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It's a rare thing to encounter good news regarding climate change. Which is exactly why a bit of hopeful writing from Lester Brown of the Earth Policy Institute caught my attention. Brown's post, titled "U.S. Headed for Massive Decline in Carbon Emissions," contends that the U.S. has entered a new energy era characterized by declining carbon emissions. Do tell, Lester.

Today is Blog Action Day, and this year's theme is Climate Change. Here's my pitch for an immediate step that could be taken to reduce the production of greenhouse gases significantly, while promoting good health; improving the economy in rural America; and reducing cruelty to animals. In fact, this suggestion is so logical that it's a travesty that I have to suggest it. It makes Sarah Silverman's recent hunger-ending proposal look paltry in comparison. Here's my suggestion:

What a difference a year makes! Or maybe not.

Last year, the oil and gas industry and its supporters were spending tens of thousands of dollars in Colorado to attack some modest proposals to protect the state's property owners and public health from the natural gas boom that was consuming the western part of the state.

It is hard to imagine anyone defending the polluters that are turning Florida's waters green and slimy. But, hey, money talks.

At long last, The U.S. Environmental Protection Agency is agreeing to set legal, enforceable limits on such nutrients as phosphorous and nitrogen, which are poisoning Florida's public waters. EPA's historic decision settles the lawsuit we filed in July 2008.

Despite the insistence of multi-billion dollar ad campaigns from the coal industry, “clean coal” simply does not exist.

Even when scrubbers are installed to filter air pollution from coal-fired power plants, the mercury, selenium, and other toxic heavy metals released by coal combustion have to go somewhere. Sadly, too much pollution is ending up in America’s rivers and groundwater.

This week, the New York Times’ excellent series "Toxic Waters" takes a look at the dangers of shifting coal pollution from air to water.

Earthjustice was more than a little surprised to hear that a regional office of the Tongass National Forest is moving ahead with plans to open a roadless area in America's largest temperate rainforest to logging. The Central Kupreanof timber sale project, would carve 15 miles of new roads and log 1,339 acres of old growth forest.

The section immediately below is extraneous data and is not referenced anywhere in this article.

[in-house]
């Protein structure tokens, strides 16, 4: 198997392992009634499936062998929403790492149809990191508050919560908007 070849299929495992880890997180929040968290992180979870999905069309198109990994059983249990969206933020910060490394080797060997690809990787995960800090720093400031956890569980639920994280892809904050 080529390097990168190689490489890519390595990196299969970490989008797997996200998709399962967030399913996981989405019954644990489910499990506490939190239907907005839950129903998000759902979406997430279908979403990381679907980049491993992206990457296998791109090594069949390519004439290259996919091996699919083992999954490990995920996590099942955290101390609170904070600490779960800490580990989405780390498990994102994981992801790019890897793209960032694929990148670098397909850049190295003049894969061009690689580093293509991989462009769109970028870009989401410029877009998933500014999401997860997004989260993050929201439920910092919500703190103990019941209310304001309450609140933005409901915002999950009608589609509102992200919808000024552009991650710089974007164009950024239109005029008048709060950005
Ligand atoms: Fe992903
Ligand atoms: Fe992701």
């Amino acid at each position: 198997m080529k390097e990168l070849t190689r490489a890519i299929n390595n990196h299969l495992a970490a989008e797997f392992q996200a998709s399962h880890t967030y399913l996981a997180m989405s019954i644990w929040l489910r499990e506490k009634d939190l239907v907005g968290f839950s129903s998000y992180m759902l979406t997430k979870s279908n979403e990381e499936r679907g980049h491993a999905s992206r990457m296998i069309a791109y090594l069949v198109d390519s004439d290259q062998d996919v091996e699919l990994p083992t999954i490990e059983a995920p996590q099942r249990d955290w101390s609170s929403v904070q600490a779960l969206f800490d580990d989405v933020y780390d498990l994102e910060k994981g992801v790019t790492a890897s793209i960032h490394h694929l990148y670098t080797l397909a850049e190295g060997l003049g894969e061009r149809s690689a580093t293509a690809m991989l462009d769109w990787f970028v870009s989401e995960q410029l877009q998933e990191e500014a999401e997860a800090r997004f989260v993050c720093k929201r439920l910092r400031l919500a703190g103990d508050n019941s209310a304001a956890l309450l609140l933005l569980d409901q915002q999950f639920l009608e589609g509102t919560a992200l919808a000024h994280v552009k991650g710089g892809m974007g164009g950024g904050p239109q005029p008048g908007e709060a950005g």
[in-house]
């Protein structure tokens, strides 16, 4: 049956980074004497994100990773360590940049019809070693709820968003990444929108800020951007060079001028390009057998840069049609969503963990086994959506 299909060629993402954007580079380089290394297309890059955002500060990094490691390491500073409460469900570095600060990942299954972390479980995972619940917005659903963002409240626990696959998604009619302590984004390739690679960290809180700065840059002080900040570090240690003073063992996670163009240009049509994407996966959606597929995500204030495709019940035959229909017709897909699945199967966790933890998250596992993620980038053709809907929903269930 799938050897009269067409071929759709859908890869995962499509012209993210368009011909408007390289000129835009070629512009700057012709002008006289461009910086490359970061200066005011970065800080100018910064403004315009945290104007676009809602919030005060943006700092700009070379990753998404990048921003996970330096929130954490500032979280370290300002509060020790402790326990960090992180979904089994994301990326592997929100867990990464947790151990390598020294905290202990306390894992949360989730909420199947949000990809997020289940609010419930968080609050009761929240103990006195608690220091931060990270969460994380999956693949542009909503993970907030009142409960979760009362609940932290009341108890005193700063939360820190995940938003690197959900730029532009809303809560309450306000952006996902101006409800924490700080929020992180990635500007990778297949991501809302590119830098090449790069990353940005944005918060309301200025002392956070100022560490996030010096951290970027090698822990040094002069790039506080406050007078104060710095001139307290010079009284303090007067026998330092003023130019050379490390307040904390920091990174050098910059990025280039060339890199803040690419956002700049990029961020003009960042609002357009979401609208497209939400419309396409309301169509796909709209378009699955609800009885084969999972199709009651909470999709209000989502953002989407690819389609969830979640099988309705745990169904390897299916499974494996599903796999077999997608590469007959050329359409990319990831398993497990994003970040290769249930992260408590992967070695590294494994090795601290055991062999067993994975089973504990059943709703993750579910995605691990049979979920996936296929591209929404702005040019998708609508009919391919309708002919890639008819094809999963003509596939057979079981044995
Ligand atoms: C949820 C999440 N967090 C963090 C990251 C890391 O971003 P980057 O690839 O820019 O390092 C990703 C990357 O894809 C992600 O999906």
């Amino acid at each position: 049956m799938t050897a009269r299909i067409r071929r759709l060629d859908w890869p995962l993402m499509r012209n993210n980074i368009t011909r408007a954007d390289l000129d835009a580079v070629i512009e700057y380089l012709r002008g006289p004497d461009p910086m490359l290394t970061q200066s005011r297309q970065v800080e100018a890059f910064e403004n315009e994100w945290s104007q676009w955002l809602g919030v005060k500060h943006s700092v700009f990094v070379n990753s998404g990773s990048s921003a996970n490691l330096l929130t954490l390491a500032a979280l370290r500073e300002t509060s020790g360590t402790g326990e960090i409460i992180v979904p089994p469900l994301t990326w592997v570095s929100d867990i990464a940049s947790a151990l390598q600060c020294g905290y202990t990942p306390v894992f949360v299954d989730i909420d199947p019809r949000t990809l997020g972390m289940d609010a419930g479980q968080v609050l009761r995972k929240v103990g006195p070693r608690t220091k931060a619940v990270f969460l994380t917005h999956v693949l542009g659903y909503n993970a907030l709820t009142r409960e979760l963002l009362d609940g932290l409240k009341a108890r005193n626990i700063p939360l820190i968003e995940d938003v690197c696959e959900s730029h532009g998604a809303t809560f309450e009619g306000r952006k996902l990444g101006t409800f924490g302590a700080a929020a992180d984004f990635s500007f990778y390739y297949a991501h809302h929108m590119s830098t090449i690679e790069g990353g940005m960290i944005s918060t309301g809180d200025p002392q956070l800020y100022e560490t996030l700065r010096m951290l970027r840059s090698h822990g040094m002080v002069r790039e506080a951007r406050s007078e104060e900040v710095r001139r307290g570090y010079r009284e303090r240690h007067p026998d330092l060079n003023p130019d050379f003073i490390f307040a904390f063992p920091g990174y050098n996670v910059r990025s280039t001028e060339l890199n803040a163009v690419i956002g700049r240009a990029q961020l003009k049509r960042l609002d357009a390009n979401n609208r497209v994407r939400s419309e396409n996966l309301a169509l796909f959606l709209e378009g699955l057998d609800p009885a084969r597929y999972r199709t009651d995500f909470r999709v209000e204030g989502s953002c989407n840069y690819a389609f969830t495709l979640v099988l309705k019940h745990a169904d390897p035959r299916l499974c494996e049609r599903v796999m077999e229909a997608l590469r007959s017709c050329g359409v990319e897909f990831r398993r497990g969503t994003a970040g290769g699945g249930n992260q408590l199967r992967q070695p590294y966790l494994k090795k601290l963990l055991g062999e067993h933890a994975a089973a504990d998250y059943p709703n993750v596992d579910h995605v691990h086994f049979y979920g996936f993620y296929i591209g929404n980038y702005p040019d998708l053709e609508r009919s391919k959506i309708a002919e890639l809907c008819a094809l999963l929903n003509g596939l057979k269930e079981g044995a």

But this is not a done deal. As the press release from the regional national forest office admits…

"The Final EIS is being released without an accompanying Record of Decision (ROD) in light of the U.S. Department of Agriculture Secretary's memorandum dated May 28, 2009, which stated the Secretary reserved decision-making authority over construction and reconstruction of roads and the cutting, sale or removal of timber in Inventoried Roadless Areas (IRA)."

Earthjustice attorney, Tom Waldo called the news, "a reckless action by local officials in the Tongass National Forest…The Secretary of Agriculture should just say no to this project."

The final decision now sits on the desk of Agriculture secretary, Tom Vilsack.

The signs of greening are everywhere. Paris has thousands of bicycles for rent—with the first half hour free (Velolib, it's called), and there's hardly anywhere in the city you can't get to in a half-hour. There are bike lanes as well, though they're in the middle of the sidewalks, so you must be alert. Almost no bike riders wear helmets for some reason ; maybe it's the great health-care system. Cars in general are tiny, though there are way too many. Stores are full of « bio » (organic) products of all sorts.

The talk is all of Obama's Nobel prize, with people here as preplexed as everywhere else at the timing. Obama himself is wildly popular, seemingly with nearly everybody. It's quite refreshing not to be ashamed of being an American again after the past eight years' nightmare. We send the best and will try to write again (from Turkey next time) soon.
 

Today, the Savage Rapids dam—reputedly the worst killer of Rogue River salmon—died a well-deserved death at the hands of those who spent decades seeking its removal. Heavy equipment removed the last barriers, fully opening a channel for river and fish to flow through.

For Earthjustice attorney Mike Sherwood, who watched today's demolition, this is a sweet day. He spent years litigating its removal on behalf of WaterWatch of Oregon. "This is a great day for the Rogue River, and for its coho and steelhead," Sherwood said.

Here's an eyewitness report on the demolition.

 

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About the Earthjustice Blog

unEARTHED is a forum for the voices and stories of the people behind Earthjustice's work. The views and opinions expressed in this blog do not necessarily represent the opinion or position of Earthjustice or its board, clients, or funders. Learn more about Earthjustice.